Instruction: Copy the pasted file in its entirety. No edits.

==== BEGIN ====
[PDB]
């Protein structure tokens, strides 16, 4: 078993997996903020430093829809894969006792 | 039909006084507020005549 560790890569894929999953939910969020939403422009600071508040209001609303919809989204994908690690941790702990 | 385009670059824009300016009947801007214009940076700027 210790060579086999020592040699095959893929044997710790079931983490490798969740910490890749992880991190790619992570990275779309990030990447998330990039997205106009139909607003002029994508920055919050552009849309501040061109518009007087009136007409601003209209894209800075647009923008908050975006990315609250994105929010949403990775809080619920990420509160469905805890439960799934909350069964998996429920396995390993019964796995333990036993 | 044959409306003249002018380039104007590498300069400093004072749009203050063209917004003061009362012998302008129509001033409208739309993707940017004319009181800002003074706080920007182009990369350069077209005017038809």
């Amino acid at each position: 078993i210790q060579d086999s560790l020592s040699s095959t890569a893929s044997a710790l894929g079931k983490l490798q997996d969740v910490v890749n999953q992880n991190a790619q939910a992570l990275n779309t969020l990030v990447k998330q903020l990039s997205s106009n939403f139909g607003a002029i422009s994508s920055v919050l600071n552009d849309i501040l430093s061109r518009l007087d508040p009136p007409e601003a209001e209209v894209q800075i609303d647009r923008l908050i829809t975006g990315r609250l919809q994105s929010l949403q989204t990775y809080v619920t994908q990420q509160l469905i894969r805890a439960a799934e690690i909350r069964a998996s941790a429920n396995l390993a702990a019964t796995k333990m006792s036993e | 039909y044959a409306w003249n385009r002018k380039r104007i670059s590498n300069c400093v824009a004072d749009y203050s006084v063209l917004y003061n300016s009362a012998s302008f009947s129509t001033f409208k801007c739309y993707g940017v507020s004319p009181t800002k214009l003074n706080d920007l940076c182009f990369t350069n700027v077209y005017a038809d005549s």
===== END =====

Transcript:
[PDB]
């Protein structure tokens, strides 16, 4: 078993997996903020430093829809894969006792 | 039909006084507020005549 560790890569894929999953939910969020939403422009600071508040209001609303919809989204994908690690941790702990 | 385009670059824009300016009947801007214009940076700027 210790060579086999020592040699095959893929044997710790079931983490490798969740910490890749992880991190790619992570990275779309990030990447998330990039997205106009139909607003002029994508920055919050552009849309501040061109518009007087009136007409601003209209894209800075647009923008908050975006990315609250994105929010949403990775809080619920990420509160469905805890439960799934909350069964998996429920396995390993019964796995333990036993 | 044959409306003249002018380039104007590498300069400093004072749009203050063209917004003061009362012998302008129509001033409208739309993707940017004319009181800002003074706080920007182009990369350069077209005017038809």
């Amino acid at each position: 078993i210790q060579d086999s560790l020592s040699s095959t890569a893929s044997a710790l894929g079931k983490l490798q997996d969740v910490v890749n999953q992880n991190a790619q939910a992570l990275n779309t969020l990030v990447k998330q903020l990039s997205s106009n939403f139909g607003a002029i422009s994508s920055v919050l600071n552009d849309i501040l430093s061109r518009l007087d508040p009136p007409e601003a209001e209209v894209q800075i609303d647009r923008l908050i829809t975006g990315r609250l919809q994105s929010l949403q989204t990775y809080v619920t994908q990420q509160l469905i894969r805890a439960a799934e690690i909350r069964a998996s941790a429920n396995l390993a702990a019964t796995k333990m006792s036993e | 039909y044959a409306w003249n385009r002018k380039r104007i670059s590498n300069c400093v824009a004072d749009y203050s006084v063209l917004y003061n300016s009362a012998s302008f009947s129509t001033f409208k801007c739309y993707g940017v507020s004319p009181t800002k214009l003074n706080d920007l940076c182009f990369t350069n700027v077209y005017a038809d005549s």